Culinary culture proving popular

Feature on the Polish community in Worksop.  Pictured is Daria Biala, centre, owner of Tadek supermarket with from left Gosia Wrzosek and Iwona Swiniarska (w111004-14)
Feature on the Polish community in Worksop. Pictured is Daria Biala, centre, owner of Tadek supermarket with from left Gosia Wrzosek and Iwona Swiniarska (w111004-14)

FIVE years ago our report showed that there was one Polish delicatessen in Worksop, on Gateford Road.

There are now three and business is thriving – and not just with Polish customers.

Staff at Polski Mini Market from left is Marcin Czekaj, Magdalena Czekaj and Pawel Kedziak. (w101220-9).

Staff at Polski Mini Market from left is Marcin Czekaj, Magdalena Czekaj and Pawel Kedziak. (w101220-9).

Daria Biala, who owns Tadek on Gateford Road with her boyfriend Krystian Grobezny, said: “We get a variety of customers.”

“We get English but we’ve also had people from Germany, Slovakia, Romania and Bulgaria.”

Daria, 24, moved to Britain five years ago to study finance and accountancy at Nottingham University.

After gaining her degree, she decided to go into business with Krystian, 26, rather than get a job as an accountant.

She said: “I love working here because I meet different people every day and you can build relationships with people from many different countries.”

Krystian has lived over here for eight years and when Daria decided to leave Poland she met with some resistance from her parents.

“They weren’t happy because they wanted me close to them, but they have visited me here and they are happy for me to be here now,” she said.

Daria said English customers like the Polish sausages, particularly kabanos, and bread, which are also popular with the Poles.

She has found Worksop to be a friendly place and hasn’t struggled with the language.

“I learnt English in school and I also speak German and Spanish,” she said.

Daria, who comes from Zeszno near the German border, has found that a lot of older Polish people who came here after the Second World War like to shop at Tadek.

“It’s great to hear their stories and why they came here and what England was like back then. Their children and grandchildren come into the shop as well. Many of them don’t speak Polish but they know some of the Polish foods and it helps them to learn something about their past.”

Daria said that Polish people in Worksop have tended to integrate well, with many having British friends and even forming mixed relationships.

“We don’t tend to just stick together, we mix with other nationalities and the children go to local schools and pick up English quite quickly so they are speaking it better than their parents.” Pawel Kedziak opened Worksop’s newest Polish shop just before Christmas last year.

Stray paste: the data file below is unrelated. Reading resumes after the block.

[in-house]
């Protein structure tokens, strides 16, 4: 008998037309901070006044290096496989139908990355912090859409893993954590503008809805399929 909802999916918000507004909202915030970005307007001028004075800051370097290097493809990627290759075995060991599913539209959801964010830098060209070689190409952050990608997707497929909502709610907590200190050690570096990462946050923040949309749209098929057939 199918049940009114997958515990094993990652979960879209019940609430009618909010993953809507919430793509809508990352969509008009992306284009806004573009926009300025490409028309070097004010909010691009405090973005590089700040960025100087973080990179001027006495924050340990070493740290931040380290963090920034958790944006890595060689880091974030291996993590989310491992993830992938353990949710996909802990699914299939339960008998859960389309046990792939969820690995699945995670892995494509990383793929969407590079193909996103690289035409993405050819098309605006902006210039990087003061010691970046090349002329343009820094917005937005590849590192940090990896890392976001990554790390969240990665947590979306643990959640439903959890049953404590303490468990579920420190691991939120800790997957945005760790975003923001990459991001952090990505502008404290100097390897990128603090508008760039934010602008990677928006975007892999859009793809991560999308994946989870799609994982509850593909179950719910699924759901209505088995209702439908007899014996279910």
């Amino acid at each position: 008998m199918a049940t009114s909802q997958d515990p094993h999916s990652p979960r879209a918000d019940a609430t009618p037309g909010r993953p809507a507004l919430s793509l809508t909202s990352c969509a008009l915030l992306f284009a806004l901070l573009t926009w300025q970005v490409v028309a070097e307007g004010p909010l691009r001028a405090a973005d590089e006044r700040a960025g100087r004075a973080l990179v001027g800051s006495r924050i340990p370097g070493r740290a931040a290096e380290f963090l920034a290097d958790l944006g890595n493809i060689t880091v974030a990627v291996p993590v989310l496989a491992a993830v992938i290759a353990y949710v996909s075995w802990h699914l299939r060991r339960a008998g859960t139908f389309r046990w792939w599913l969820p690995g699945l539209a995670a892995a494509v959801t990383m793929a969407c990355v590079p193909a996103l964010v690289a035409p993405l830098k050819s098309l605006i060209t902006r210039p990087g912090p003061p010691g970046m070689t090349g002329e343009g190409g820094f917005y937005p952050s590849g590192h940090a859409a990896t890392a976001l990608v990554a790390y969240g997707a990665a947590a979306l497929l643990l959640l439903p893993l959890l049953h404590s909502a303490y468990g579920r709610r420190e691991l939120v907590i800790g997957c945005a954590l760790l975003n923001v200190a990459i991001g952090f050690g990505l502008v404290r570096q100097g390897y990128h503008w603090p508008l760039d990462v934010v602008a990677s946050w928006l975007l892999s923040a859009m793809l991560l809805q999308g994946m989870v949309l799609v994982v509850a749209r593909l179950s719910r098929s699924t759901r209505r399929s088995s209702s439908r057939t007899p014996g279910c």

The 32-year-old said being in business here is much easier than in Poland, where there is more red tape.

Pawel, who lives with his wife and daughter at Kiveton Park, said: “Business is going well and I’m thinking of opening another shop somewhere else outside of Worksop.”

He said he was happy to pay his taxes here and do his VAT returns because it was so much easier than the Polish system. Pawel’s sister Magdalana Czekaj runs the shop for him and is equally enthusiastic about her life in Worksop.

The 26-year-old said: “We get English people coming in as well. They like our Polish sausage, fish in a jar, mackerel and sprats. They also like our cakes and bread.”

She moved to Britain a year ago from her home town Kamienna Gora. She said there had been some minor disturbances at the shop but that on the whole they had received a friendly welcome from Worksop people.

Kubus, also on Gateford Road, opened in 2008 and is run by Aram Abdulla and his cousin Sam Aziz, who come from Kurdistan. Originally they stocked Arabic and Asian food but gradually changed to Polish goods because of demand.

Aram, 28, said: “Now we stock 99 per cent Polish food. The most popular are the sausages. We changed to Polish food because there are more Polish people living in Worksop, it seems that every town you go in there are some Polish people so it seemed like a good idea.”

“I speak a little basic Polish, like how are you, but mainly they speak English.”